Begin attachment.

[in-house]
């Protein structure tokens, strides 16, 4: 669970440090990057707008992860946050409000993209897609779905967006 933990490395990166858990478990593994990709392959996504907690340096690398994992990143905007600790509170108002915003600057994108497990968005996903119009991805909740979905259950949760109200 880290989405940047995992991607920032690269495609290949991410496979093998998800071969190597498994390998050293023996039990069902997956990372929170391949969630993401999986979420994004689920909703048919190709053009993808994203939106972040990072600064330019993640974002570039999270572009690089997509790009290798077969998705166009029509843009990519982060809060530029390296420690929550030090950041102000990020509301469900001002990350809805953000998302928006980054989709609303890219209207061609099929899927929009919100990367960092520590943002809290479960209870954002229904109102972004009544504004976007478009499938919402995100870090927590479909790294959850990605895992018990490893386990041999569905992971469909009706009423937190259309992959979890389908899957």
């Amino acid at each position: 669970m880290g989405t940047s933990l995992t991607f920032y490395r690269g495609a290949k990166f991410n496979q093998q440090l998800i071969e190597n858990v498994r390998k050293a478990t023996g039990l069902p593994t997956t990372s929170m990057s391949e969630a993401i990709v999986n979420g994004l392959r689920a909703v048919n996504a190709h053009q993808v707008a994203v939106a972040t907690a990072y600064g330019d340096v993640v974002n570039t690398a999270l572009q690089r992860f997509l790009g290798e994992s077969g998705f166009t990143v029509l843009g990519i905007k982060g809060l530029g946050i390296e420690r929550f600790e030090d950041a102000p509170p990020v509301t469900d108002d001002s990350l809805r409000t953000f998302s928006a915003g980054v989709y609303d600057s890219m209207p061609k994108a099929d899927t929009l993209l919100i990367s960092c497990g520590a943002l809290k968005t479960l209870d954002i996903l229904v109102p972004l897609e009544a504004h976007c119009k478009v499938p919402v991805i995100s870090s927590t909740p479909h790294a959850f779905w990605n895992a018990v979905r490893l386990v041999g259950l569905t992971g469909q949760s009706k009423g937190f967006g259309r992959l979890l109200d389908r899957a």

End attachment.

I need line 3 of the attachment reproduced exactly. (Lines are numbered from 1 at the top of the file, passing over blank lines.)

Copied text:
């Amino acid at each position: 669970m880290g989405t940047s933990l995992t991607f920032y490395r690269g495609a290949k990166f991410n496979q093998q440090l998800i071969e190597n858990v498994r390998k050293a478990t023996g039990l069902p593994t997956t990372s929170m990057s391949e969630a993401i990709v999986n979420g994004l392959r689920a909703v048919n996504a190709h053009q993808v707008a994203v939106a972040t907690a990072y600064g330019d340096v993640v974002n570039t690398a999270l572009q690089r992860f997509l790009g290798e994992s077969g998705f166009t990143v029509l843009g990519i905007k982060g809060l530029g946050i390296e420690r929550f600790e030090d950041a102000p509170p990020v509301t469900d108002d001002s990350l809805r409000t953000f998302s928006a915003g980054v989709y609303d600057s890219m209207p061609k994108a099929d899927t929009l993209l919100i990367s960092c497990g520590a943002l809290k968005t479960l209870d954002i996903l229904v109102p972004l897609e009544a504004h976007c119009k478009v499938p919402v991805i995100s870090s927590t909740p479909h790294a959850f779905w990605n895992a018990v979905r490893l386990v041999g259950l569905t992971g469909q949760s009706k009423g937190f967006g259309r992959l979890l109200d389908r899957a």